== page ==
This spring one of the exciting things we look forward to is introducing tea from Jun Chiyabari, an Organic tea garden located in the eastern Himalayas of Nepal. It will be our first Nepalese tea.
In the last ten years, Nepal tea has carved a respectable niche in the shelves of tea connoisuers around the world. After lying in a moribund state for nearly a over a century, Nepal tea has come from obscurity to vying in stature with the legendary Darjeeling.
The hills of Nepal where tea is grown are contiguous to the tea growing region of Darjeeling, India. The two are separated by inconspicuous "border markers", and until the Moaist trouble in the ertwhile Himalayan kingdom erupted in the 1990s, people freely moved across the open border.
It was part of this free movement of people, that brought the founders of Jun Chiyabari to Darjeeling as students in a boarding school in the 1970s. The school where brothers Lochan and Bachan Gyawali studied in was located smack in the middle of tea plantations. Little did they know that 30 years later they would be starting their own tea farm back in their home country.
Jun Chiyabari (literal translation Moon Tea Garden; the Nepalese call tea"chiya") is a relatively small garden with around 50 hectares of tea plantated area, located in Dhankuta district. This is around just 40 miles west of the Darjeeling border.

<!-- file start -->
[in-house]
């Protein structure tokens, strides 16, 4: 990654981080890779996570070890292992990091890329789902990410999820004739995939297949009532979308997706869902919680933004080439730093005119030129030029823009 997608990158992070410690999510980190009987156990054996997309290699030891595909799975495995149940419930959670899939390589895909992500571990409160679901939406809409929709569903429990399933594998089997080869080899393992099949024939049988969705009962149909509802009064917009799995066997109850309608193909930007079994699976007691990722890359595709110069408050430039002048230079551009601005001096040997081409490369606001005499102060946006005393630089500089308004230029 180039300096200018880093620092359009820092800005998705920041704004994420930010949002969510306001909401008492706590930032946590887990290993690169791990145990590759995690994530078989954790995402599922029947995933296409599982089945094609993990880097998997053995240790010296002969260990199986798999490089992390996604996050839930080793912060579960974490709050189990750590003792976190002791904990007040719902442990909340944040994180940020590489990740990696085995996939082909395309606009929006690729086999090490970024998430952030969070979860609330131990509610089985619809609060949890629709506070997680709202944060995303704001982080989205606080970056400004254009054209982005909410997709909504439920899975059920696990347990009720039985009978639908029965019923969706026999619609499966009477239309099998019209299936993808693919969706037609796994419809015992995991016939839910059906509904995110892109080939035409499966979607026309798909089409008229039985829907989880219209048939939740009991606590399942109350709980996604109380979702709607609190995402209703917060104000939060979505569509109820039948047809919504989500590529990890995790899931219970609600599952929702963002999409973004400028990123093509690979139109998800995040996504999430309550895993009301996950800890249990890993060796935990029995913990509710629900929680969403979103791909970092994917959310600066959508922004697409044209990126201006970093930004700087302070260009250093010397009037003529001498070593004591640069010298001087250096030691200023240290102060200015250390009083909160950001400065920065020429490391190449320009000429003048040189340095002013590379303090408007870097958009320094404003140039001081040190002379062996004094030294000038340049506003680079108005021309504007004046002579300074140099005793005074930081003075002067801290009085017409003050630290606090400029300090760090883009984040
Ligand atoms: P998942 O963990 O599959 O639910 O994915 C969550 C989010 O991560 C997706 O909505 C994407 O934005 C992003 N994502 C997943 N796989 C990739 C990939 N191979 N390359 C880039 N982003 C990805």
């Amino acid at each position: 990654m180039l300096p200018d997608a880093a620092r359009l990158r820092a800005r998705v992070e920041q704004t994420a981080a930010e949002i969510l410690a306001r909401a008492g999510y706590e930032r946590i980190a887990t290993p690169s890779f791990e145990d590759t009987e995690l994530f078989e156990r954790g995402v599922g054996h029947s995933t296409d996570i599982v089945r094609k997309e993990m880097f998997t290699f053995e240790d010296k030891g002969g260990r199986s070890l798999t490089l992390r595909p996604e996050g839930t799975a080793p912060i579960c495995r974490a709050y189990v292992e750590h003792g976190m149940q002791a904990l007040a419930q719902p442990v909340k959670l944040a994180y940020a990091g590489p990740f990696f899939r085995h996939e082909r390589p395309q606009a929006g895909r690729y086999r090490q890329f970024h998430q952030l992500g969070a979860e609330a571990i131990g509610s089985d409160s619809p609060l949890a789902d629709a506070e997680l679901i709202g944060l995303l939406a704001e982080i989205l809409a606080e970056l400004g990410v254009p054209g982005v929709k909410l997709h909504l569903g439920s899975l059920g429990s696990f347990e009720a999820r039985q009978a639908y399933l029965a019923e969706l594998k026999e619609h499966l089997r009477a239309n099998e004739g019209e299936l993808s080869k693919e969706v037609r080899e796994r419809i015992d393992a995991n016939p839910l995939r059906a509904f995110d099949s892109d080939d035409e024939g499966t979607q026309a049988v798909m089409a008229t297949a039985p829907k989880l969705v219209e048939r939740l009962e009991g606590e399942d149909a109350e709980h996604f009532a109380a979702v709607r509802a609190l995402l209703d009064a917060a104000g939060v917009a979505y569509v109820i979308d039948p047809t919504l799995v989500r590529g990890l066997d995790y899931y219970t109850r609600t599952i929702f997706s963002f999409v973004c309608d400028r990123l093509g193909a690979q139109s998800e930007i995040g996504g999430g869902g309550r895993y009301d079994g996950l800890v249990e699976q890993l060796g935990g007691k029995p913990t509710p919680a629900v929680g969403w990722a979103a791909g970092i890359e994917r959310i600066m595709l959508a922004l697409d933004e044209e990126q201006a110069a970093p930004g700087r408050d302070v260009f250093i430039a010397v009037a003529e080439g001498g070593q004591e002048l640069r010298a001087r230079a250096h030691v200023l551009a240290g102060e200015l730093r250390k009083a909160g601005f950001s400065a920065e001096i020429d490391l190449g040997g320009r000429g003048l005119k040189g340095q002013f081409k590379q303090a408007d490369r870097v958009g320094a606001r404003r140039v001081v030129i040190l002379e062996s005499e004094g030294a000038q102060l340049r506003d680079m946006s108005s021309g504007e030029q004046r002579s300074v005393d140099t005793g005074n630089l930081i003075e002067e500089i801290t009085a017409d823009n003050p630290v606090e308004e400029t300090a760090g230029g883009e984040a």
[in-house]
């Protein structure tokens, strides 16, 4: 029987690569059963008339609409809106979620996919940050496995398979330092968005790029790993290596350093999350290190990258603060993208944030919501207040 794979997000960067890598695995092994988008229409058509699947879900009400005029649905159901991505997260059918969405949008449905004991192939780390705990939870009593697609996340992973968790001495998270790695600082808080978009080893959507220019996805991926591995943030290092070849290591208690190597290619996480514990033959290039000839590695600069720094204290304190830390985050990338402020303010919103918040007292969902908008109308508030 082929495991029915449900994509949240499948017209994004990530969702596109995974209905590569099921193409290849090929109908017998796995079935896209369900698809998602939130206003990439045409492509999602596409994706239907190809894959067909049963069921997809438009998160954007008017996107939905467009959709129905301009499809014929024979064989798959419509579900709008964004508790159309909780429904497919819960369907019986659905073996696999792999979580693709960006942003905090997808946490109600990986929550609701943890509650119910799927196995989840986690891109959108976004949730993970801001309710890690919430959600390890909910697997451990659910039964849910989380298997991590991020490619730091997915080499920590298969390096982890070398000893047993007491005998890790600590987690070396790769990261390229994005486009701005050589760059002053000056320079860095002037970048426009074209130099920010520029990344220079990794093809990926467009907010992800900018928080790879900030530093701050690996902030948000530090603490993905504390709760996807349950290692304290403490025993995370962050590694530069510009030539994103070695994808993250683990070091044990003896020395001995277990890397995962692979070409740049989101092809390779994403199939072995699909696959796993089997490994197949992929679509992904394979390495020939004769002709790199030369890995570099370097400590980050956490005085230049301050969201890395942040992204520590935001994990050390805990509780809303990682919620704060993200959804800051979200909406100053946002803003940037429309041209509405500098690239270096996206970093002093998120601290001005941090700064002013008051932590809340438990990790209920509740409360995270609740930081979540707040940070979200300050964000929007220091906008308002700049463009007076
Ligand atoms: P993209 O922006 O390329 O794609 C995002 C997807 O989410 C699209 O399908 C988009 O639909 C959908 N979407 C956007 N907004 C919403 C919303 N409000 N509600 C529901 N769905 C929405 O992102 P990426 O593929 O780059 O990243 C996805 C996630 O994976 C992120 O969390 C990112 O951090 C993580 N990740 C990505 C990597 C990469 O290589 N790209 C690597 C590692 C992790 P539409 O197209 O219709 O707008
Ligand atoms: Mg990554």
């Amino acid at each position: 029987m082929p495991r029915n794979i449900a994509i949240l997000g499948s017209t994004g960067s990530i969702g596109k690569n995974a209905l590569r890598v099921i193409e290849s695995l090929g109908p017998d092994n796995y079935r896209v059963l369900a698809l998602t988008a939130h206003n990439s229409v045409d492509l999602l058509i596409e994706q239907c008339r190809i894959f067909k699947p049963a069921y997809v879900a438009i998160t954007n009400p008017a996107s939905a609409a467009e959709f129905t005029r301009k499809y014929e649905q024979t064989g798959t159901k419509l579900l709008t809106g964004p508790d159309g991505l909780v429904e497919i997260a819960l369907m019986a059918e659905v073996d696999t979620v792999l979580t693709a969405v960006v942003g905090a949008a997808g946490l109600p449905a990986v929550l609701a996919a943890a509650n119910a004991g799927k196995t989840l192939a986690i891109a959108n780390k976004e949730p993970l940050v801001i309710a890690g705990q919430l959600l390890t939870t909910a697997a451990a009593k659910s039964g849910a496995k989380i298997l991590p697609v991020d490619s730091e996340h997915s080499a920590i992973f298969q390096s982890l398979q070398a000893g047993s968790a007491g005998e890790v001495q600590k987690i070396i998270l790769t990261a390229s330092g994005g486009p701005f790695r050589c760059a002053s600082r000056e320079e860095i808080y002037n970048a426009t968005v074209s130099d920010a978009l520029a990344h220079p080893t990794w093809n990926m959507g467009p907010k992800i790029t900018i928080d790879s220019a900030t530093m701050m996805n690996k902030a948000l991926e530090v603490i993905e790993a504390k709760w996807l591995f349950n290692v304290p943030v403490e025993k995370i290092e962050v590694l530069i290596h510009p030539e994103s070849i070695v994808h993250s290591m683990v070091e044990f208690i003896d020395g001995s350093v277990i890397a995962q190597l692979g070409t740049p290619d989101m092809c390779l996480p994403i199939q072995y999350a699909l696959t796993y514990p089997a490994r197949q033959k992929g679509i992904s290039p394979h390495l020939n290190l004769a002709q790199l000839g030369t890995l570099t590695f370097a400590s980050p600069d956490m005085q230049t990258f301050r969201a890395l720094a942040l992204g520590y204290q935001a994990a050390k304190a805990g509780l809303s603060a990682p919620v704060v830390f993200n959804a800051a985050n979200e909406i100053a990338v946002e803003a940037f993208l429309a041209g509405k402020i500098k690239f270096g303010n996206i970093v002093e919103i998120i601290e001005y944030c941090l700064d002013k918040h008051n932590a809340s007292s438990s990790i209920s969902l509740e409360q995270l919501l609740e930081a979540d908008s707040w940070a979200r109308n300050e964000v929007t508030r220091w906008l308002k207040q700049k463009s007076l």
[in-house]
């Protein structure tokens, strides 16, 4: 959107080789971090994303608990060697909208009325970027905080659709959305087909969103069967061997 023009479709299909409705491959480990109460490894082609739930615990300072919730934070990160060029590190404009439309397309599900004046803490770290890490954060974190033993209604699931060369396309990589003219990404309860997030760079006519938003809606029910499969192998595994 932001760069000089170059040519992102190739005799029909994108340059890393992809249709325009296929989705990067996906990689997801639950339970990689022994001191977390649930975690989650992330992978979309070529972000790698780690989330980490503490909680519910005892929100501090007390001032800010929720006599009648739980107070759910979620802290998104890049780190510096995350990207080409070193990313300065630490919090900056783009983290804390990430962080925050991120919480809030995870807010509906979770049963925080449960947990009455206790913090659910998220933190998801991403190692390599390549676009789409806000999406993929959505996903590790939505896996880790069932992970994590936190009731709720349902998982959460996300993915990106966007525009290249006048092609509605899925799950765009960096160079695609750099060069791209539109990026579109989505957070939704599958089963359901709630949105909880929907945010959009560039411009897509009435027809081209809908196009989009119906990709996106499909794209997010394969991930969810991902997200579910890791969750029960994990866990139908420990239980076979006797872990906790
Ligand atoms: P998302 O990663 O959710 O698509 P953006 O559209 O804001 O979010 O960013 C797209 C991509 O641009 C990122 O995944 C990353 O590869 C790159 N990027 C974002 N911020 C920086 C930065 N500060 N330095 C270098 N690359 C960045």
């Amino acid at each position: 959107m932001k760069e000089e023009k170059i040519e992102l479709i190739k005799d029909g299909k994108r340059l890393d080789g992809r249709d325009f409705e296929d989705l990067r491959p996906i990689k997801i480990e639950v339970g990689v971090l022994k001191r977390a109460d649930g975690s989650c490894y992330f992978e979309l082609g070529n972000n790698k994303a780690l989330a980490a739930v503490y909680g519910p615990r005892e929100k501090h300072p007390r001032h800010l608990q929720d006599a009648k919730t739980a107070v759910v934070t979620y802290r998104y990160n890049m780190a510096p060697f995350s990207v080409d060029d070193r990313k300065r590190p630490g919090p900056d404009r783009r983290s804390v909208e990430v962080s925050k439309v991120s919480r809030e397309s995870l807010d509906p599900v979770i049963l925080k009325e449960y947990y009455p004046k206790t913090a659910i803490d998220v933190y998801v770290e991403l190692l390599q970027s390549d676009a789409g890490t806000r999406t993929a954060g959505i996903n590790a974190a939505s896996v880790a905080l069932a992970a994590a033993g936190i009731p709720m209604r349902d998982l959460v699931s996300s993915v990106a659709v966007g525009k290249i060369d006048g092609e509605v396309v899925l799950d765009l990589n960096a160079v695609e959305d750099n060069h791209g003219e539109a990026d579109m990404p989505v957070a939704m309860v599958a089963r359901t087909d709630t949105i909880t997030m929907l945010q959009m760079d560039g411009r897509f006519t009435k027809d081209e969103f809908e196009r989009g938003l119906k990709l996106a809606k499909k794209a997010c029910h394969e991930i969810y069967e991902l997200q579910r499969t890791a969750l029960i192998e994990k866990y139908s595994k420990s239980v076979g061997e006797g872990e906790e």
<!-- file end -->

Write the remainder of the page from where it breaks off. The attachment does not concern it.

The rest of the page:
When we expressed our intention to offer our customers Jun Chiyabari this spring, the owners very kindly sent us samples of their 2013 autumn flush. They wanted to familiarize us with the range of their teas. And what we experienced was very impressive.
The teas had the refinement of Darjeeling and also a youthful energy about it. The latter may seem a strange description for a tea - also perhaps a bit contrived - but for the kind of tea made in this part of the world, young bushes bring vitality to the tea. Considering that Jun Chiyabari is only around 13 years old, the bushes are all entirely young.
The teas were crafted with great skill, many of them handrolled, recalling some of the best open leaf oolongs with mid-to-high oxidation. Jun Chiyabari clearly did not shy from ambition
Uniquely, the owners have involved local farmers who grow tea for them in their own fields. Around 30% of the tea produced by the garden come from the local farmers. For a nation where poverty abounds - worse so in the remote mountains - a souce of income is a welcome thing.
Given that Jun Chiyabari produces great Organic tea, has a Darjeeling connection and is bringing income to rural Nepal, there was no question Happy Earth Tea had to partner with them.